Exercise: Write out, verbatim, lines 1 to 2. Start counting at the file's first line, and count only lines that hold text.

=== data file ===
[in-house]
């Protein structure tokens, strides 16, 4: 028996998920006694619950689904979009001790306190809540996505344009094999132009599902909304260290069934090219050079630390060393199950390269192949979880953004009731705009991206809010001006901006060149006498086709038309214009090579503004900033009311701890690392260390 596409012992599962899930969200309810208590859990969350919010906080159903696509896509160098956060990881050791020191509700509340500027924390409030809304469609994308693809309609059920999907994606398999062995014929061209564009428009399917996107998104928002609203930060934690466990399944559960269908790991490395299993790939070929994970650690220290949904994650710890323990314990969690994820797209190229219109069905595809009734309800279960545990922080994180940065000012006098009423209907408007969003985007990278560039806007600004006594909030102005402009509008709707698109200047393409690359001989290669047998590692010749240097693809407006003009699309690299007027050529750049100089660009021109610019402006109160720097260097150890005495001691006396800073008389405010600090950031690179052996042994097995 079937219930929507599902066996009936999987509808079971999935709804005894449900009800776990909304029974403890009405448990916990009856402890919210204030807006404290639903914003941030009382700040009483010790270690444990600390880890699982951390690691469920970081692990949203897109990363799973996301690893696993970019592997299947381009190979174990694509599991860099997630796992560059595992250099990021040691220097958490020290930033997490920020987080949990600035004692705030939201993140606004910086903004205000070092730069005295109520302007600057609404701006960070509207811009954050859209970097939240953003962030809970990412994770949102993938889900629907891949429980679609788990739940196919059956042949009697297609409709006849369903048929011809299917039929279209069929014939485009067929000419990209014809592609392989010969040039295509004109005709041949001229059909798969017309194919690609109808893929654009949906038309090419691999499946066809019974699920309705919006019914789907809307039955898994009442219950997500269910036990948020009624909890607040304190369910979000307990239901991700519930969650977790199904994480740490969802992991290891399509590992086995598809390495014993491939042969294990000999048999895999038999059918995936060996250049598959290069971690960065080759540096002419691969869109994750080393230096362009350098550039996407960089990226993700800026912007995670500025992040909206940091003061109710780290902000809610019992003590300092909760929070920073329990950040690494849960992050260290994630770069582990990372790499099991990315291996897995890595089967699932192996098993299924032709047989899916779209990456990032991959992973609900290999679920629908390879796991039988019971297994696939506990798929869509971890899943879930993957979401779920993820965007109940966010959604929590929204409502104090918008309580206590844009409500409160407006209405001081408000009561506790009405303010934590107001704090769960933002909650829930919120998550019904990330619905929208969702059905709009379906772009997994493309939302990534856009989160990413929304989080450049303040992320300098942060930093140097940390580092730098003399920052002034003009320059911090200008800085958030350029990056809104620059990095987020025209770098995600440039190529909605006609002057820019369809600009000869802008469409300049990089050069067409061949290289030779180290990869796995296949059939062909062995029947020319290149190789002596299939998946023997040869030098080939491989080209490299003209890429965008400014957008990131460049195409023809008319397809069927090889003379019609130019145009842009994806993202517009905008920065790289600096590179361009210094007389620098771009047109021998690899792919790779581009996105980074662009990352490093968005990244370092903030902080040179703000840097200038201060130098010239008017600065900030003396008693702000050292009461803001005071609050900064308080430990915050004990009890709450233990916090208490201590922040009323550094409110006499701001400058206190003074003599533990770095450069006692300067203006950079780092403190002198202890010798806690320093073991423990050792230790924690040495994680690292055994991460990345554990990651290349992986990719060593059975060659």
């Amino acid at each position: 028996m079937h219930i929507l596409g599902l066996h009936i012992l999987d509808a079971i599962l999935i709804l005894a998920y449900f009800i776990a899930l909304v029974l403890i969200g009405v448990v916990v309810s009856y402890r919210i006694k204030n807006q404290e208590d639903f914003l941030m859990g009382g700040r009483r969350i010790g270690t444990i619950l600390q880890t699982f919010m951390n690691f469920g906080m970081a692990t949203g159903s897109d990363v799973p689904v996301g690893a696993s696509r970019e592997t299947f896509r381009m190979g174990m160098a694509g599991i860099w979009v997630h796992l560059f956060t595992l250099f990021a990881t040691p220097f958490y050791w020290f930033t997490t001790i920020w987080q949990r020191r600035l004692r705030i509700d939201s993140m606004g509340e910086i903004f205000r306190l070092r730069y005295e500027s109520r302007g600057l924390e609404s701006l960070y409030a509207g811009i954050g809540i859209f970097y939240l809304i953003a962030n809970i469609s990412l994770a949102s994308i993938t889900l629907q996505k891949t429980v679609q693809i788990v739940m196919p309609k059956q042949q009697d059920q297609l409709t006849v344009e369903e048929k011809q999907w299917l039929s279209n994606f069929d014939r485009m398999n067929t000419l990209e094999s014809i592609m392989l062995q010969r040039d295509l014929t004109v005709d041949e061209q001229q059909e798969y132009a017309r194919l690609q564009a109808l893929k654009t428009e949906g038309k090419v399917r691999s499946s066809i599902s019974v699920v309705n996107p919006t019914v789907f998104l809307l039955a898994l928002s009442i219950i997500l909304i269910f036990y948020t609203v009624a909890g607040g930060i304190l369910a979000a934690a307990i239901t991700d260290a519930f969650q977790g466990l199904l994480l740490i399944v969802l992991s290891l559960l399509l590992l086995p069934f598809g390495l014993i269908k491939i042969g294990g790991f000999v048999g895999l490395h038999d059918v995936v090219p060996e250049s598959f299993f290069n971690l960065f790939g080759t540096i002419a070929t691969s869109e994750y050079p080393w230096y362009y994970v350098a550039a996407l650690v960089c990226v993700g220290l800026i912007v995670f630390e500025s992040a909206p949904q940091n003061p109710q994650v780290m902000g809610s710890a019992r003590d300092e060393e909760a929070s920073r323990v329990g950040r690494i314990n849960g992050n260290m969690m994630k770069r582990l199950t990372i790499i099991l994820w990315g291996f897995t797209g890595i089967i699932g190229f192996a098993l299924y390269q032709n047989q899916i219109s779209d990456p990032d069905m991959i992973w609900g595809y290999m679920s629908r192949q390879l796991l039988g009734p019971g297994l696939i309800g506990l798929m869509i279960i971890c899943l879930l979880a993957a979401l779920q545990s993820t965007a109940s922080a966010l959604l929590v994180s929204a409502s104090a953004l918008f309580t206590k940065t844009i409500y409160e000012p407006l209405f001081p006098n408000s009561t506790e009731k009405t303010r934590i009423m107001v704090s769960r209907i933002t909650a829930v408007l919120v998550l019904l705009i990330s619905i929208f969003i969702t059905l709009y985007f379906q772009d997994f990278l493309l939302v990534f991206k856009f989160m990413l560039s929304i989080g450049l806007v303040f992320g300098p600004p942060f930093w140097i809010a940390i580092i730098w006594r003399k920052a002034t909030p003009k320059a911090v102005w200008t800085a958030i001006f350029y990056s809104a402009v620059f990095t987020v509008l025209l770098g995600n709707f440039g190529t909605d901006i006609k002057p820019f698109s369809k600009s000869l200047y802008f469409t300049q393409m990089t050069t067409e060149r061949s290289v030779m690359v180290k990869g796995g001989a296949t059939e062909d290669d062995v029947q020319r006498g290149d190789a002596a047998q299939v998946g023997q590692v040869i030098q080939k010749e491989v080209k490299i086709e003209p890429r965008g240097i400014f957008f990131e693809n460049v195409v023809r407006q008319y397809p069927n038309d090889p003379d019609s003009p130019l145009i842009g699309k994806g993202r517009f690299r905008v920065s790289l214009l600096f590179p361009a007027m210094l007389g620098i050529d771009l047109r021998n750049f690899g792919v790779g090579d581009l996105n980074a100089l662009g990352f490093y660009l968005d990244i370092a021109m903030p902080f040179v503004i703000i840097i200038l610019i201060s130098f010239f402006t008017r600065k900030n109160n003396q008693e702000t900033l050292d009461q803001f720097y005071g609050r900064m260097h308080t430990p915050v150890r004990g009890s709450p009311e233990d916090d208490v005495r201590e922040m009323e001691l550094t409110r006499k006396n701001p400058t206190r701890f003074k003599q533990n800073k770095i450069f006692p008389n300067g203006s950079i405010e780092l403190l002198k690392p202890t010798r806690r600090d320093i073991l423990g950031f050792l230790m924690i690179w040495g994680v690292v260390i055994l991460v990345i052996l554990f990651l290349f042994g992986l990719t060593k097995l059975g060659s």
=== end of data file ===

[in-house]
């Protein structure tokens, strides 16, 4: 028996998920006694619950689904979009001790306190809540996505344009094999132009599902909304260290069934090219050079630390060393199950390269192949979880953004009731705009991206809010001006901006060149006498086709038309214009090579503004900033009311701890690392260390 596409012992599962899930969200309810208590859990969350919010906080159903696509896509160098956060990881050791020191509700509340500027924390409030809304469609994308693809309609059920999907994606398999062995014929061209564009428009399917996107998104928002609203930060934690466990399944559960269908790991490395299993790939070929994970650690220290949904994650710890323990314990969690994820797209190229219109069905595809009734309800279960545990922080994180940065000012006098009423209907408007969003985007990278560039806007600004006594909030102005402009509008709707698109200047393409690359001989290669047998590692010749240097693809407006003009699309690299007027050529750049100089660009021109610019402006109160720097260097150890005495001691006396800073008389405010600090950031690179052996042994097995 079937219930929507599902066996009936999987509808079971999935709804005894449900009800776990909304029974403890009405448990916990009856402890919210204030807006404290639903914003941030009382700040009483010790270690444990600390880890699982951390690691469920970081692990949203897109990363799973996301690893696993970019592997299947381009190979174990694509599991860099997630796992560059595992250099990021040691220097958490020290930033997490920020987080949990600035004692705030939201993140606004910086903004205000070092730069005295109520302007600057609404701006960070509207811009954050859209970097939240953003962030809970990412994770949102993938889900629907891949429980679609788990739940196919059956042949009697297609409709006849369903048929011809299917039929279209069929014939485009067929000419990209014809592609392989010969040039295509004109005709041949001229059909798969017309194919690609109808893929654009949906038309090419691999499946066809019974699920309705919006019914789907809307039955898994009442219950997500269910036990948020009624909890607040304190369910979000307990239901991700519930969650977790199904994480740490969802992991290891399509590992086995598809390495014993491939042969294990000999048999895999038999059918995936060996250049598959290069971690960065080759540096002419691969869109994750080393230096362009350098550039996407960089990226993700800026912007995670500025992040909206940091003061109710780290902000809610019992003590300092909760929070920073329990950040690494849960992050260290994630770069582990990372790499099991990315291996897995890595089967699932192996098993299924032709047989899916779209990456990032991959992973609900290999679920629908390879796991039988019971297994696939506990798929869509971890899943879930993957979401779920993820965007109940966010959604929590929204409502104090918008309580206590844009409500409160407006209405001081408000009561506790009405303010934590107001704090769960933002909650829930919120998550019904990330619905929208969702059905709009379906772009997994493309939302990534856009989160990413929304989080450049303040992320300098942060930093140097940390580092730098003399920052002034003009320059911090200008800085958030350029990056809104620059990095987020025209770098995600440039190529909605006609002057820019369809600009000869802008469409300049990089050069067409061949290289030779180290990869796995296949059939062909062995029947020319290149190789002596299939998946023997040869030098080939491989080209490299003209890429965008400014957008990131460049195409023809008319397809069927090889003379019609130019145009842009994806993202517009905008920065790289600096590179361009210094007389620098771009047109021998690899792919790779581009996105980074662009990352490093968005990244370092903030902080040179703000840097200038201060130098010239008017600065900030003396008693702000050292009461803001005071609050900064308080430990915050004990009890709450233990916090208490201590922040009323550094409110006499701001400058206190003074003599533990770095450069006692300067203006950079780092403190002198202890010798806690320093073991423990050792230790924690040495994680690292055994991460990345554990990651290349992986990719060593059975060659």